design:retail - July 2017 - 46
shopping with paco
CEO & FOUNDER
HE WEST END of New York's
Bleecker Street is awash in
vacancy signs. Just three
years ago, it was the hottest retail real estate in the
city. Small storefronts in elegant late
19th-century buildings attracted highend designer brands from around the
world willing to pay major league rents.
There were four Marc Jacobs stores
within 600 ft., now gone. Ralph Lauren,
Mulberry and Brooks Brothers have all
come and gone. The Christofle store, Club
Monaco and Burberry remain, but the
burnish to that end of Bleecker has disappeared thanks to so-so sales, looky-loos
and changing times.
The brands were focused on the tourist traffic
attracted to the "Sex and the City" steps and the
ogling of aspirational housing. Where else can you
get close to homes with eight-figure price points?
For residents, the presence of a NARS cosmetic
store around the corner did not fulfill a pressing
need. When the luxury retail invasion started
10 years ago, neighborhood residents mourned
the passing of local convenience stores, small
Chinese take-outs and Latin bodegas, much less
the laundromats that morphed into Kate Spades.
Now, those same residents are looking at empty
windows and for-rent notices.
Across North America and Europe, we have
charming, often-historic districts with small shops
living under residential spaces. What happens to
those spaces? Ownership of those buildings tends
to be local. Historically, the people who lived
above the store made up a percentage of customers. While districts evolved into centers of gravity
where the density of like merchants and services
created enough of a pull to draw customers from
the broader community or, in some cases, national
audiences, the original premise is neighborhood
businesses are servicing neighbors with goods and
services they need.
No one can look at Walmart or Kroger and
accuse them of killing downtown retail. Our access
to basic commodities has been redefined over the
past hundred years. Small retail is not where we
buy laundry soap or kitty litter. Even in downtown
Bentonville, Ark., where Walton's Five and Dime has
been carefully archived, the near-term answer has
been arty and crafty, whether goods or nourishment.
In small- and medium-sized cities, the nascent reinvention of small storefronts has been to get local. For
those building owners, finding anyone willing to pay
rent is a blessing. Visit Brooklyn's Fort Greene and
Williamsburg, and you see street art and artisanal
standalone shops and restaurants. For every 30 independent shops, only one is national retail.
One of the terms tossed around in contemporary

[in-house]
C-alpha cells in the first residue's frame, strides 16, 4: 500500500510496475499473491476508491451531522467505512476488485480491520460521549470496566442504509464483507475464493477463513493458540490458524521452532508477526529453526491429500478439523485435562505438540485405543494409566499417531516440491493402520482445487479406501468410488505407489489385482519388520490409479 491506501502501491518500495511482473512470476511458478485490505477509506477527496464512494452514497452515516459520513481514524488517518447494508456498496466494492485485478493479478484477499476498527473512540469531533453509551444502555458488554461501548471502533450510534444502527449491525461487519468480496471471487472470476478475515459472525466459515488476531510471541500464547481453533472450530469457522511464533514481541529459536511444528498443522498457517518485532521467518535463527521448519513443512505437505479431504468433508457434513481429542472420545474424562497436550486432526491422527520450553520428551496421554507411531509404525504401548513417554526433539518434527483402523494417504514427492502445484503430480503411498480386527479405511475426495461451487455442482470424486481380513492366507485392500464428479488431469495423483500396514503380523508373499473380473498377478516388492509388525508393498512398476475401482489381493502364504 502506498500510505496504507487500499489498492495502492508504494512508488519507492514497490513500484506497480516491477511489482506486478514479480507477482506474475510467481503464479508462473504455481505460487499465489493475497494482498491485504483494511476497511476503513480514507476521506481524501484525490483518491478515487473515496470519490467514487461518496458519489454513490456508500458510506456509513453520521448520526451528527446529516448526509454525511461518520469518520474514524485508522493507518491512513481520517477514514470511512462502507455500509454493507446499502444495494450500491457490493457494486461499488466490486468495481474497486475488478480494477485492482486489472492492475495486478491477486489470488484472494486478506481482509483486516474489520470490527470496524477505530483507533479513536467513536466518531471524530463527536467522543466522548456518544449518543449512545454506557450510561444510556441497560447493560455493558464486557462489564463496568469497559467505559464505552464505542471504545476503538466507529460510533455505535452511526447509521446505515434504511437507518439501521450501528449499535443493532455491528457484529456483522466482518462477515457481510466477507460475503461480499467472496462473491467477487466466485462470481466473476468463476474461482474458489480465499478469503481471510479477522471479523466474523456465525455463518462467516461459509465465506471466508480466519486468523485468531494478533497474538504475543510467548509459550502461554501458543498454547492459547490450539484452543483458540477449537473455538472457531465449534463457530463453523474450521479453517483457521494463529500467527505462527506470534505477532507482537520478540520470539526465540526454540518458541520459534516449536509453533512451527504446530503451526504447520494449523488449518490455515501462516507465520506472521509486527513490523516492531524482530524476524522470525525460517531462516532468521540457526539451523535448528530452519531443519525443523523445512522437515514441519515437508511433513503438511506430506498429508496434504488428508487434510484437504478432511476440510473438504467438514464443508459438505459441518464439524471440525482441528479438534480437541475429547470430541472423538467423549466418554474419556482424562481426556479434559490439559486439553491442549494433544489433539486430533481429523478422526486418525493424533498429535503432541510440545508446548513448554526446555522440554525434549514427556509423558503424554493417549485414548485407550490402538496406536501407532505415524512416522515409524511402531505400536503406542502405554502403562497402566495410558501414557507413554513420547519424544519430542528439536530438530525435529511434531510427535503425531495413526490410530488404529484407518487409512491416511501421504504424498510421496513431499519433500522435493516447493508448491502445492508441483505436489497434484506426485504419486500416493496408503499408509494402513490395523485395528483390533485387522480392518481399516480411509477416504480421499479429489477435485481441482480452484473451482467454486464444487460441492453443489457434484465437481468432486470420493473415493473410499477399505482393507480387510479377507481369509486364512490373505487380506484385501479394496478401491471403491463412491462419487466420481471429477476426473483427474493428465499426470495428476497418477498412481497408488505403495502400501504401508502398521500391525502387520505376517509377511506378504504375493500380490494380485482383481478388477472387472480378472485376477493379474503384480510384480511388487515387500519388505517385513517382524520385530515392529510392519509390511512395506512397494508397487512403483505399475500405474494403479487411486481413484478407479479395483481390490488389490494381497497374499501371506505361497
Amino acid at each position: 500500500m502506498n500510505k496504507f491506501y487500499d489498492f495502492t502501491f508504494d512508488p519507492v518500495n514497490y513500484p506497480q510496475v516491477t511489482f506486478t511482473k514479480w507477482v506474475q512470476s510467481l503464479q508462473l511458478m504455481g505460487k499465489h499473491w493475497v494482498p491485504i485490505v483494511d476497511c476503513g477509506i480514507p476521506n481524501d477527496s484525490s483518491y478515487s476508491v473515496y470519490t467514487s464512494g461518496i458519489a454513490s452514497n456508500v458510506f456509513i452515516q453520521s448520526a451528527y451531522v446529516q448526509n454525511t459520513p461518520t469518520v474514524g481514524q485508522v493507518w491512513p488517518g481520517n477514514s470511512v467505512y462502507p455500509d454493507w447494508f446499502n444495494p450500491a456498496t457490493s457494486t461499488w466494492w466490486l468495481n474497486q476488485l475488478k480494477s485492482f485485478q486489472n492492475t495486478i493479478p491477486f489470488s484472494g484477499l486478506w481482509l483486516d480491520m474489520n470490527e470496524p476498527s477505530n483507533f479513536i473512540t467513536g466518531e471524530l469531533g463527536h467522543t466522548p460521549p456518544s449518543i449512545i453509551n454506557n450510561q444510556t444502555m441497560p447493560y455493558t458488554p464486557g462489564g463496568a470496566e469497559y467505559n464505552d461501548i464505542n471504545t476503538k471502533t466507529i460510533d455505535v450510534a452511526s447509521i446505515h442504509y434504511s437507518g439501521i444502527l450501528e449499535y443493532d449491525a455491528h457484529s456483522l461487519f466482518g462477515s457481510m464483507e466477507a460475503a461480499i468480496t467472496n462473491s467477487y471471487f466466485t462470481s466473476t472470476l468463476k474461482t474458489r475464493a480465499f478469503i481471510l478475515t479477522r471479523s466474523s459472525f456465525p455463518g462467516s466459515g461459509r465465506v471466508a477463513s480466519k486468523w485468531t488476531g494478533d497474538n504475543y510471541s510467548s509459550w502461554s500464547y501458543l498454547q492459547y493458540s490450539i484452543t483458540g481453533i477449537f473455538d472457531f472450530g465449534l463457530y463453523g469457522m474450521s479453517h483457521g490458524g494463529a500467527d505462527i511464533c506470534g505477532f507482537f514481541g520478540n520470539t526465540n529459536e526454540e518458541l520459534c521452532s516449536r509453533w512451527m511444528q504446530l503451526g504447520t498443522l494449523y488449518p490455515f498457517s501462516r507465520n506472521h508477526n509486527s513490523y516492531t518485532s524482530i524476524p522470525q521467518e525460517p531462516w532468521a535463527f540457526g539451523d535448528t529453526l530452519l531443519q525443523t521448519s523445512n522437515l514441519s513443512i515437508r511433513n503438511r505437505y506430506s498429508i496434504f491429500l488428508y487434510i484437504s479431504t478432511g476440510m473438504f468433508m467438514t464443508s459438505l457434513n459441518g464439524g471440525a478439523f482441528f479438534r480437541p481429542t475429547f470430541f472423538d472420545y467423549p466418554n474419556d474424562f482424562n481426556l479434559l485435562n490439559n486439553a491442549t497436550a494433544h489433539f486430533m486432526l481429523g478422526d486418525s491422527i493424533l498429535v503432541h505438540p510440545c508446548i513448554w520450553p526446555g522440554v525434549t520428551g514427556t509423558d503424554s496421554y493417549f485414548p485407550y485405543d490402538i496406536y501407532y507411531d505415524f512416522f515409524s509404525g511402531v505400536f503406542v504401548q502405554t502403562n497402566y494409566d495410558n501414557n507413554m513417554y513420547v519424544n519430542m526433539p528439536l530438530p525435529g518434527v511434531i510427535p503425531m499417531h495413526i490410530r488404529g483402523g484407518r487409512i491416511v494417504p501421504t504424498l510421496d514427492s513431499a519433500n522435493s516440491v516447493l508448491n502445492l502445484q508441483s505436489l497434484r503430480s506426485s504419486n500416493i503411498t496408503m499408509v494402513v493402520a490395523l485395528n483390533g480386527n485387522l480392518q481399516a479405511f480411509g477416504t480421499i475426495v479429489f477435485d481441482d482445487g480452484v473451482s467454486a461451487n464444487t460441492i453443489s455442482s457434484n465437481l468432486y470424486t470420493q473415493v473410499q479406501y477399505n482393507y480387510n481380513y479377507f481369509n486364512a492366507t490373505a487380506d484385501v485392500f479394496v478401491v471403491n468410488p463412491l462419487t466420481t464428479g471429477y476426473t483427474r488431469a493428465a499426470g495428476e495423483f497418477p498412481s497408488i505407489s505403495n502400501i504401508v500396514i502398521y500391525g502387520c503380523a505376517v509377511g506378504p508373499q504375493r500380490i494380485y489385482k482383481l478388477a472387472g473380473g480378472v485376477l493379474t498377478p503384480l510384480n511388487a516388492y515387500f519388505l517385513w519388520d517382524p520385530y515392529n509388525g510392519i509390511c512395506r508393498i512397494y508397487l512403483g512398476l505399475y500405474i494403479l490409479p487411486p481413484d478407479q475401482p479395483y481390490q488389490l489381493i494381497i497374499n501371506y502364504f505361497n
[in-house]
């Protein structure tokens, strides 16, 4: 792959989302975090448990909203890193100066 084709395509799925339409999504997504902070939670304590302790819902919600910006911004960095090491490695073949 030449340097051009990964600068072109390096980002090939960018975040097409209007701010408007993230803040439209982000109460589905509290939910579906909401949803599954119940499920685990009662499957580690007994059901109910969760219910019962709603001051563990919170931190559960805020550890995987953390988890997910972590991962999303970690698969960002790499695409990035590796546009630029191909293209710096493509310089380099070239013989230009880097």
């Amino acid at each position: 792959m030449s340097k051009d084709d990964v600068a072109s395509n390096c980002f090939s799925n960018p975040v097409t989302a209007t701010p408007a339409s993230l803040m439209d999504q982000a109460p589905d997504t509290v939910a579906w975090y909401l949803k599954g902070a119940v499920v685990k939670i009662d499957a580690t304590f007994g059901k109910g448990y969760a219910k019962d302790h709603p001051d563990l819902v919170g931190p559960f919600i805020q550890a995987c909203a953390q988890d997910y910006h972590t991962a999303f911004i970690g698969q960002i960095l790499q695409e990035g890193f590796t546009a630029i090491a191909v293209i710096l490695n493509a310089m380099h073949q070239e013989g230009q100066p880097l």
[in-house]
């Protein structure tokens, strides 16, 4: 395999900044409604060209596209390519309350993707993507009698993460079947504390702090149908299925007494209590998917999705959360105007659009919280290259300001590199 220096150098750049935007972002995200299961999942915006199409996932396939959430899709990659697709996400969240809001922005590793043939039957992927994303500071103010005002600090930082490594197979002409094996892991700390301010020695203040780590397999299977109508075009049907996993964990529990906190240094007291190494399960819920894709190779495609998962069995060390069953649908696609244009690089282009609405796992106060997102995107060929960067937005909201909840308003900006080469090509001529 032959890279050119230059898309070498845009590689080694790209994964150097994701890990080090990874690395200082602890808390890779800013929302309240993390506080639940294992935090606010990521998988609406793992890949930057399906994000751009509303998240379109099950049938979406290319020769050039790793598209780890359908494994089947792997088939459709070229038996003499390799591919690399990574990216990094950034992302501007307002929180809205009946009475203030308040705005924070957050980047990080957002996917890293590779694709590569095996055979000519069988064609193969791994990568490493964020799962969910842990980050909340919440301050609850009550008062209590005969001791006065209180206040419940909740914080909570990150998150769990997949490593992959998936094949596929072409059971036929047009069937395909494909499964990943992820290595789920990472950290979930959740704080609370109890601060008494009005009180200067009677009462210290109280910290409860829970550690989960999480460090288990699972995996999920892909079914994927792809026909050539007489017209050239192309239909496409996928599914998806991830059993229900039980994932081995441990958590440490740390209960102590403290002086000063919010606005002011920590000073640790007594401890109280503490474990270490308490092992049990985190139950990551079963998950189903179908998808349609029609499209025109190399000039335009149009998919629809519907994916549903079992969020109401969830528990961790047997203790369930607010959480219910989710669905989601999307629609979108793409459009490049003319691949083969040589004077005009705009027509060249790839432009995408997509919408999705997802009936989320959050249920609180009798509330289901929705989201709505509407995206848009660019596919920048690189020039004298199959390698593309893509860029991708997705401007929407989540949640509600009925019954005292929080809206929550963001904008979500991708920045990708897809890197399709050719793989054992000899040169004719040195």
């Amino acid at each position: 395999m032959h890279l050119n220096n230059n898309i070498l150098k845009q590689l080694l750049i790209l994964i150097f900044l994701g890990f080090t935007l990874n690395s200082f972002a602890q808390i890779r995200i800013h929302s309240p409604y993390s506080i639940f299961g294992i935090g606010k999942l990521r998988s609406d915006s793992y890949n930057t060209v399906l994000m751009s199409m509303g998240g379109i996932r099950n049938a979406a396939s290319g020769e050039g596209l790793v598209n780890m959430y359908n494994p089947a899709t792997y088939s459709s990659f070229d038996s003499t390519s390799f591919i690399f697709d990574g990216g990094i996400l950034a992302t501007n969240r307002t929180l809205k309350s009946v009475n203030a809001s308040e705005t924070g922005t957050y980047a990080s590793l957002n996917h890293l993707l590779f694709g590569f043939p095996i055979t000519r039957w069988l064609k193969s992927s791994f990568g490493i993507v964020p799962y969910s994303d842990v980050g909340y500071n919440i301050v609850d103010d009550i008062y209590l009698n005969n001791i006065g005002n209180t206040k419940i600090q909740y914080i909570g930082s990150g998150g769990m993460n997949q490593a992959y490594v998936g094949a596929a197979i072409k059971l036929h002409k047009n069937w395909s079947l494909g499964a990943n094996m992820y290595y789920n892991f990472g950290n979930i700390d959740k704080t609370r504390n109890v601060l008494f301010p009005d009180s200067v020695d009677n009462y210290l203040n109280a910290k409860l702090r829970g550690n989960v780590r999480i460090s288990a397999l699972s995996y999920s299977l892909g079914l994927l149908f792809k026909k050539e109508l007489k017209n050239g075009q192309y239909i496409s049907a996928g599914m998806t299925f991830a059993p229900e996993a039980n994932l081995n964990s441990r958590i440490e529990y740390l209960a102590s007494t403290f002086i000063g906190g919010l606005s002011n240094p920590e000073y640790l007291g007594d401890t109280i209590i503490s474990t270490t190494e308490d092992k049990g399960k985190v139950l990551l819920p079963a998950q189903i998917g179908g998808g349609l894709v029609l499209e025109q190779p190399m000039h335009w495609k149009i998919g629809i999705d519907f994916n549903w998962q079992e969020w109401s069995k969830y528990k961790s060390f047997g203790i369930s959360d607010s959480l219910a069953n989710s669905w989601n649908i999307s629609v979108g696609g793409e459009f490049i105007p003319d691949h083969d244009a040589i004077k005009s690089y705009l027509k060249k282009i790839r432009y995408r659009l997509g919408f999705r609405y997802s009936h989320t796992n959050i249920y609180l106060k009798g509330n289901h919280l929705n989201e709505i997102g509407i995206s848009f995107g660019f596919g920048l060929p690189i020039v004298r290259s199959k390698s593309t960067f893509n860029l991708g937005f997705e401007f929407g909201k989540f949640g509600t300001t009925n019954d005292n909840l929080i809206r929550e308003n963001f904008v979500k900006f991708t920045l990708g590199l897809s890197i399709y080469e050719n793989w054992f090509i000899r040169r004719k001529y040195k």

retail real estate has been "placemarking." The idea
was that a merchant or marketers pulled money
out of print and broadcast media and invested in a
physical asset. The space operated without the same
constraints of profit and loss of a restaurant or shop,
but served as a brand statement or brand inoculator.
The problem is that placemarkers tend to get stale
(as Marc Jacobs may have discovered) if
their leases are years, not weeks or months.
In Times Square in New York, Oxford
Street in London, Via Monte Napoleone in
Milan, placemarking works; in mainstream
downtowns, however, it is misapplied.
Small retail services, from banks and
real estate offices to hair salons, may still be
part of the mix, but no one would cast them
as traffic-drivers. I spent an evening with
the progressive mayor of Porto, Portugal,
and kicked around the small-shop retail
problem. Through the 1940s, when Porto
was a port, the inner city was occupied by
all the various classes that made the port
work, from customs brokers to sailors.
Some of the ground-floor and first-story spaces
were offices; the dynamics of working and living
were intertwined. Someone could live and work
and leave their respective section of the city only on
Today on Bleecker Street, like many parts of
Porto, the traffic is tourists. Many are willing to step
into quaint shops, but are reluctant to buy anything they have to carry. How many art galleries
and souvenir shops can you support, and what
kind of rent can they afford? We had several
suggestions: tax abatements to small landlords for
service-related business; syndicated delivery services, meaning if you see and buy something you
like, it can be delivered to your hotel; and store
locations designed for pop-ups and seasonal promotional activities.
The term we coined was "Aero-Porto," the migration from city spaces driven by access to the sea
to ones with active runways. Pun intended.
PACO UNDERHILL IS THE FOUNDER OF ENVIROSELL AND AUTHOR OF
THE BOOKS "WHY WE BUY" AND "WHAT WOMEN WANT." HE SHARES
HIS RETAIL AND CONSUMER INSIGHTS WITH DESIGN:RETAIL IN THIS
Photo by PACO UNDERHILL